I need to beef up my thesis statement in my humanities class for an argumentative presentation. My thesis is as follows: African American Writers, Artists and musicians of the Harlem...

I need to beef up my thesis statement in my humanities class for an argumentative presentation. 

My thesis is as follows:

African American Writers, Artists and musicians of the Harlem Renaissance helped begin to pave the way for the Civil Rights Movement.  The recognition they received for their works began to open the lines of comunication that would help the Civil Rights movement be heard.

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mwestwood | College Teacher | (Level 3) Distinguished Educator

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In composing an argumentative essay, a writer's main goal is to communicate clearly his views and to persuade his readers to consider his position seriously. So, the thesis must contain a strong statement that takes a position and presents strong arguments that support this position.

Therefore, regarding the above thesis statement, you may want to revise it because it states a position and only mentions one of the premises of three arguments of How? and Why? that are needed.  For instance, you could write something like this:

African American writers, artists, and musicians of the Harlem Renaissance helped to pave the way to the Civil Rights Movement through their encouragement and identification with ordinary people to assert themselves, through the recognition of their contributions to society,and through ______[give another reason].

Be sure when you write your thesis that you state your main arguments in this thesis and write them in parallel structure [ all phrases or clauses that are worded similarly].  In persuasive writing, it is crucial to make readers care about the issue from the outset. So persuade them that the issue affects them, whether they are on one side or the other. Each paragraph of the body should persuade the reader why your position is the best.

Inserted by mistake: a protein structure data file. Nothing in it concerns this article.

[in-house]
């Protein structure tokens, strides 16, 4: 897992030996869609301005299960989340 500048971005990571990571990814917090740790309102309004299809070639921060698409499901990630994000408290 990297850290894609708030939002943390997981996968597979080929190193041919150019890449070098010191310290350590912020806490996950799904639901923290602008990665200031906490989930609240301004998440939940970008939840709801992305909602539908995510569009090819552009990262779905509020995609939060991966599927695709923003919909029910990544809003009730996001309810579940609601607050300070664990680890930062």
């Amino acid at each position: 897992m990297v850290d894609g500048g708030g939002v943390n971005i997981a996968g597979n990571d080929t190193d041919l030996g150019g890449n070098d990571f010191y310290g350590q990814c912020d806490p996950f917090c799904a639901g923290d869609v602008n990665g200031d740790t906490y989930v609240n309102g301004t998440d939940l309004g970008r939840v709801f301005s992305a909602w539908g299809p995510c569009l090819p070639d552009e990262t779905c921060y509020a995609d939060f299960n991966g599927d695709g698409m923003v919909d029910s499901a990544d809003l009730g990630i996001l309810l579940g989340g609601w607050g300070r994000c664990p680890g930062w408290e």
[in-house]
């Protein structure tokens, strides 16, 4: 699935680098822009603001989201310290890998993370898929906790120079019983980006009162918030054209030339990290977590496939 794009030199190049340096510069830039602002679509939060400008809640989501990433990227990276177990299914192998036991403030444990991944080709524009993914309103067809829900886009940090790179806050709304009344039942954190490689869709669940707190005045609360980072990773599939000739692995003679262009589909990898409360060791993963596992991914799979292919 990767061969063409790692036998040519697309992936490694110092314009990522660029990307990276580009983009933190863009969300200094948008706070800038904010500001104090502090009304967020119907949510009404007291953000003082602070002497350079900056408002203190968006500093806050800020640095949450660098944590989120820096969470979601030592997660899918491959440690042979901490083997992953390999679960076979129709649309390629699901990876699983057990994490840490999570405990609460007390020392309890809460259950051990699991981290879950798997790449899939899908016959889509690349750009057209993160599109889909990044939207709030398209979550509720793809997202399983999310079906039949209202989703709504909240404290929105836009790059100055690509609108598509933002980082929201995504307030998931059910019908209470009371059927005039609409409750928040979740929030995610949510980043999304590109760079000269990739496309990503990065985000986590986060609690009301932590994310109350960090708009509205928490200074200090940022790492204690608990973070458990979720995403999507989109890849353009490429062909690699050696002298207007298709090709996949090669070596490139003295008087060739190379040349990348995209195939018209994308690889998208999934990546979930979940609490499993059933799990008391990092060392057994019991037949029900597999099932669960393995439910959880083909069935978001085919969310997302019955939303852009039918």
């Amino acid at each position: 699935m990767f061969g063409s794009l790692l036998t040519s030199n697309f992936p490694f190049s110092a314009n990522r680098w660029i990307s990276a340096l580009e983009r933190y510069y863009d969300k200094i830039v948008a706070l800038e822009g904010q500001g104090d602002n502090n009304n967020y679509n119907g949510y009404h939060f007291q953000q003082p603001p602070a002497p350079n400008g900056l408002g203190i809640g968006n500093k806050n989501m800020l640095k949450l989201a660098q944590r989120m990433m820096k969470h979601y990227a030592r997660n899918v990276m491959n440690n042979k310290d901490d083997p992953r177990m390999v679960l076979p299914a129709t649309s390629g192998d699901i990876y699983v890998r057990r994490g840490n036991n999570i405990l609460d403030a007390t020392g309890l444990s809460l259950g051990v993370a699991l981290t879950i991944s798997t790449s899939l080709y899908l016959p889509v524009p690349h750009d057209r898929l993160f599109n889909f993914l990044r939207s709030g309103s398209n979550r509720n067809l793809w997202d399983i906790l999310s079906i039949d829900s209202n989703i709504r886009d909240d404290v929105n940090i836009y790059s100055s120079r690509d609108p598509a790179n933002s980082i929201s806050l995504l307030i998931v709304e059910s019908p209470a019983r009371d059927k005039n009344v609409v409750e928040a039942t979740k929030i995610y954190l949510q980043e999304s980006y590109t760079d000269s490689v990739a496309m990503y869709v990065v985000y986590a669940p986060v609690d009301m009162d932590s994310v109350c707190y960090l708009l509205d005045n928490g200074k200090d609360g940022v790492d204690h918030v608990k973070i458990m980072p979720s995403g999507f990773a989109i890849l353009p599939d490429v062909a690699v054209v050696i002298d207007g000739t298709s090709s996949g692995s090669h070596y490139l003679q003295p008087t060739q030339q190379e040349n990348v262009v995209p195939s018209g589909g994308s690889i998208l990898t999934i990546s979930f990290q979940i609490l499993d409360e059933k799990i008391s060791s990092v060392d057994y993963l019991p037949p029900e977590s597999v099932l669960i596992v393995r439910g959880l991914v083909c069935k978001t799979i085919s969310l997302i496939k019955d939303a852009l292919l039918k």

Begin your essay with an attention-getting anecdote or scenario, a suprising statistic, or a rhetorical question (one that is asked to make readers' think.) For instance, you could ask a question that is a type of reflection:  How many upper class New Yorkers imagined that in their enjoyment of the music and singing at The Cotton Club in Harlem during the 1920s that they would be faced with "the Negro Problem". Or you could include this observation about Langston Hughes:

In his work, Hughes once said that his poetry deals with "workers, roustabouts, and singers, and job hunters...people up today and down tomorrow, working this week and fired the next, beaten and baffled, but determined not to be wholly beaten.

Then, clearly identify the issue and state your position with the thesis.

Organize your persuasive essay in one of three ways:

Order of importance.  You can go from least to most important building your argument to its key point.  Or, you can start with the most important.

Chronological order. Demonstrate the contributions of African-Americans in order of the years in which they contributed.

Logical appeals.  Make arguments as concrete as possible. Provide historical examples and real-life examples of the causes and effects of African-Americans' efforts to give voice to their people.  Remain as objective as possible in descriptions and proof.  On the other hand, the use of emotional language in the right place is often appealing to readers. Such words that are referred to as "connotative words" are words that move people.  For instance, the poet Langston Hughes encouraged his people to pursue their dreams when he wrote of a "dream deferred"; likewise, Paul Dunbar's poem "I Know Why the Caged Bird Sings" inspired many African Americans to keep working for their social freedom because it was necessary to their spirits. The great innovator Louis Armstrong and Duke Ellington and Fletcher Henderson, who started the first "big band" and a sound that became so popular among white Americans that their influence extended far and wide, certainly inspired many.  

Always try to anticipate counter-arguments and defuse them.  The conclusion should leave the audience feeling that the essay has adequately covered the issue. You can reiterate the position of your thesis statement again with a reflection that carries the reader a step further in his thinking.

 

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